PORT TREVORTON, Pa. (AP) _ In another deadly clash between modern technology and a simpler way of life, a tractor-trailer plowed into a horse-drawn wagon carrying seven children from an Amish family, killing three of them.

The truck driver tried to stop when he spotted the black wagon Wednesday night, but his rig jackknifed when he hit the brakes. It was at least the ninth accident in recent years involving Amish buggies and motor vehicles.

``It was devastating,'' state Trooper Fred Dyroff said. ``I've been to a lot of accidents and this one really bothered me. He hit the buggy and people went flying.''

Mary Martin, 14, and her sisters Erma, 12, Vera, 7, were killed.

Their sisters, Julie, 16, and Norma, 5, were in serious condition, and 19-year-old Edith, who drove the wagon, was in satisfactory condition. Their brother, Leon, 9, was discharged from the hospital Thursday.

Truck driver Terry Chism, 32, of New Albany, Miss., suffered only minor injuries. No charges were brought against him.

The crash happened when the Martins' wagon pulled off a dirt road onto a stretch of U.S. 11 and 15, apparently returning home from a popular fishing spot in this rural region of central Pennsylvania.

Nearby, the highway changes from a winding, two-lane road to a four-lane highway, and drivers unfamiliar with the area tend to speed up.

Dyroff said he was unable to determine if the wagon pulled into the truck's path or its horse, also killed, was spooked.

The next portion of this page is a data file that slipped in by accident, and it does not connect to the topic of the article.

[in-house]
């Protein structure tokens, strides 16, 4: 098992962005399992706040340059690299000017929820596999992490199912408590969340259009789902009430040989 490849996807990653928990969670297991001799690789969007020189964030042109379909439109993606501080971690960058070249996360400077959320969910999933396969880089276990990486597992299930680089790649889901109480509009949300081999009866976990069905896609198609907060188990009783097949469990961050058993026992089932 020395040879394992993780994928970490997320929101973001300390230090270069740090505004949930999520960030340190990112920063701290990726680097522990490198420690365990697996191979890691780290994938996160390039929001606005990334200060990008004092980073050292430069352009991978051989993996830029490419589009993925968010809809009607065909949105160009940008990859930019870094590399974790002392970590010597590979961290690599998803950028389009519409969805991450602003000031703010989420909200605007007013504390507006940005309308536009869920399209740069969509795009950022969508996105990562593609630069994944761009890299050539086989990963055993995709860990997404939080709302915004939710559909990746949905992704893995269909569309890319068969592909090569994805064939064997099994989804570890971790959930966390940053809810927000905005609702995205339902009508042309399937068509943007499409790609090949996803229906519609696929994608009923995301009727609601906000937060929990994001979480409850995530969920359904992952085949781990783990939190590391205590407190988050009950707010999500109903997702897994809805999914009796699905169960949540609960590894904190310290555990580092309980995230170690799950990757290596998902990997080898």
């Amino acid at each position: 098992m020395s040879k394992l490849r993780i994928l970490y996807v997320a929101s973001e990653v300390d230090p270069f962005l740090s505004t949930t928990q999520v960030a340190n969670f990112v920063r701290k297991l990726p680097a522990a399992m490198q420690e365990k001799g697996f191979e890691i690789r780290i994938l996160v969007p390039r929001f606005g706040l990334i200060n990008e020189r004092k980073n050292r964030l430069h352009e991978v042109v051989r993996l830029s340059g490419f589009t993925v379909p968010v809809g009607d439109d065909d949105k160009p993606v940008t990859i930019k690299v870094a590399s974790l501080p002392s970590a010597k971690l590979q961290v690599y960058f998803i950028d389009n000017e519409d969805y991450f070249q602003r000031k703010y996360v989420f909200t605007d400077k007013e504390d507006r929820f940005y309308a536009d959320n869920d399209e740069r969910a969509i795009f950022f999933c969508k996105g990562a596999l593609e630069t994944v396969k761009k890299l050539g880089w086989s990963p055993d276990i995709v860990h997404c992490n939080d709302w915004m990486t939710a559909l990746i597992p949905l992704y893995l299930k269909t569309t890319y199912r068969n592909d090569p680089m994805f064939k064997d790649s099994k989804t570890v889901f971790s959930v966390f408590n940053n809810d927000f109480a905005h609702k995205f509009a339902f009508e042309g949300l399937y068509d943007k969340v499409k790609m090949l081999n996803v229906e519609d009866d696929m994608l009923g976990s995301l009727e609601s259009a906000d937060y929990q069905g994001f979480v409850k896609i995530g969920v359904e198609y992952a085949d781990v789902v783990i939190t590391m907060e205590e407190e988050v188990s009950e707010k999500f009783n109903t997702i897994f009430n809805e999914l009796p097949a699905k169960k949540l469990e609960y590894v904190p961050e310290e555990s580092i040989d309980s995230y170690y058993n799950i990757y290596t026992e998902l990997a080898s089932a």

The state requires lights on all horse-drawn buggies and wagons after dark. Dyroff did not know whether the wagon complied with the law, but said it often makes little difference. ``From a distance you can't see them as you approach them,'' he said.

Local drivers watch out for the buggies and wagons, but the horse-drawn vehicles catch truckers and out-of-state drivers unaware.

The Amish, a plain-living religious sect, scorn many modern conveniences as ``worldly'' distractions. Their brethren in Michigan, Minnesota and Wisconsin have won court challenges of state laws requiring their vehicles to carry the triangular orange ``slow-moving vehicle'' sign.

Mary Yoder, manager of the Dutch Kitchen Restaurant near the accident site, said Amish migrating from nearby Lancaster County drive their buggies in the middle of the road.

``Some have the attitude that the horse and buggy was here first, so it's their right of way,'' said Yoder, who was raised Amish. ``They shouldn't be allowed on the highway like regular traffic, and it won't stop with these three who died.''

At least two other motor vehicle-buggy collisions have happened in Pennsylvania. In October, a truck driver who did not see a buggy slammed into it, killing an 80-year-old Amish woman and injuring four in Mercer. In the town of Gap, a drunken driver plowed into a buggy carrying a family in 1988, paralyzing the father.

Other accidents happened in Wisconsin, Ohio and Michigan. After a semi-trailer truck struck Mary Lambright's buggy in Peru, Wis., killing her, her husband refused to accept an insurance company's $212,000 settlement. Mahlon Lambright, who was injured in the 1995 accident, said his 11 children might not appreciate Amish values when they grow up.